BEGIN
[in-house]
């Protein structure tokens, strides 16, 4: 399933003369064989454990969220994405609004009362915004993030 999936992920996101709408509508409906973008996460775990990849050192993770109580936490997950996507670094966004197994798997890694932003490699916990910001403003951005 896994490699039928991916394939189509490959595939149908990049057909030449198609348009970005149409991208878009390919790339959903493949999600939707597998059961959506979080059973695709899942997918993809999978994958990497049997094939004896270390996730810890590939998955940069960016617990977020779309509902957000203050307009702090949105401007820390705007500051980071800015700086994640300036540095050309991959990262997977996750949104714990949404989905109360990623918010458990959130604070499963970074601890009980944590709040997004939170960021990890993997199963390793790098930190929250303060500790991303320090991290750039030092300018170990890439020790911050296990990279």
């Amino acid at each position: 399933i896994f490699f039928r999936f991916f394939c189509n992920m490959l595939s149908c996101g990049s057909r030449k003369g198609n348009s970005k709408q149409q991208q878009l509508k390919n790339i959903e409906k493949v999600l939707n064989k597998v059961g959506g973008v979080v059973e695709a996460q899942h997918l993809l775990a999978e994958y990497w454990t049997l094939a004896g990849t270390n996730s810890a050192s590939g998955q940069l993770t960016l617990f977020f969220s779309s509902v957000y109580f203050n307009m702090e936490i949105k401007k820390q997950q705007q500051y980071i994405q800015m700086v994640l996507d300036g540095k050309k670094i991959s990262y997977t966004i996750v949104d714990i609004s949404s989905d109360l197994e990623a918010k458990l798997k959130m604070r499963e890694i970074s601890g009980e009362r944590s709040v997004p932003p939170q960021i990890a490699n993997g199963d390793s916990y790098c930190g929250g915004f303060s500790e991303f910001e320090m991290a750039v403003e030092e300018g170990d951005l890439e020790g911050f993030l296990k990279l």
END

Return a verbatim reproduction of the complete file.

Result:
[in-house]
């Protein structure tokens, strides 16, 4: 399933003369064989454990969220994405609004009362915004993030 999936992920996101709408509508409906973008996460775990990849050192993770109580936490997950996507670094966004197994798997890694932003490699916990910001403003951005 896994490699039928991916394939189509490959595939149908990049057909030449198609348009970005149409991208878009390919790339959903493949999600939707597998059961959506979080059973695709899942997918993809999978994958990497049997094939004896270390996730810890590939998955940069960016617990977020779309509902957000203050307009702090949105401007820390705007500051980071800015700086994640300036540095050309991959990262997977996750949104714990949404989905109360990623918010458990959130604070499963970074601890009980944590709040997004939170960021990890993997199963390793790098930190929250303060500790991303320090991290750039030092300018170990890439020790911050296990990279």
């Amino acid at each position: 399933i896994f490699f039928r999936f991916f394939c189509n992920m490959l595939s149908c996101g990049s057909r030449k003369g198609n348009s970005k709408q149409q991208q878009l509508k390919n790339i959903e409906k493949v999600l939707n064989k597998v059961g959506g973008v979080v059973e695709a996460q899942h997918l993809l775990a999978e994958y990497w454990t049997l094939a004896g990849t270390n996730s810890a050192s590939g998955q940069l993770t960016l617990f977020f969220s779309s509902v957000y109580f203050n307009m702090e936490i949105k401007k820390q997950q705007q500051y980071i994405q800015m700086v994640l996507d300036g540095k050309k670094i991959s990262y997977t966004i996750v949104d714990i609004s949404s989905d109360l197994e990623a918010k458990l798997k959130m604070r499963e890694i970074s601890g009980e009362r944590s709040v997004p932003p939170q960021i990890a490699n993997g199963d390793s916990y790098c930190g929250g915004f303060s500790e991303f910001e320090m991290a750039v403003e030092e300018g170990d951005l890439e020790g911050f993030l296990k990279l």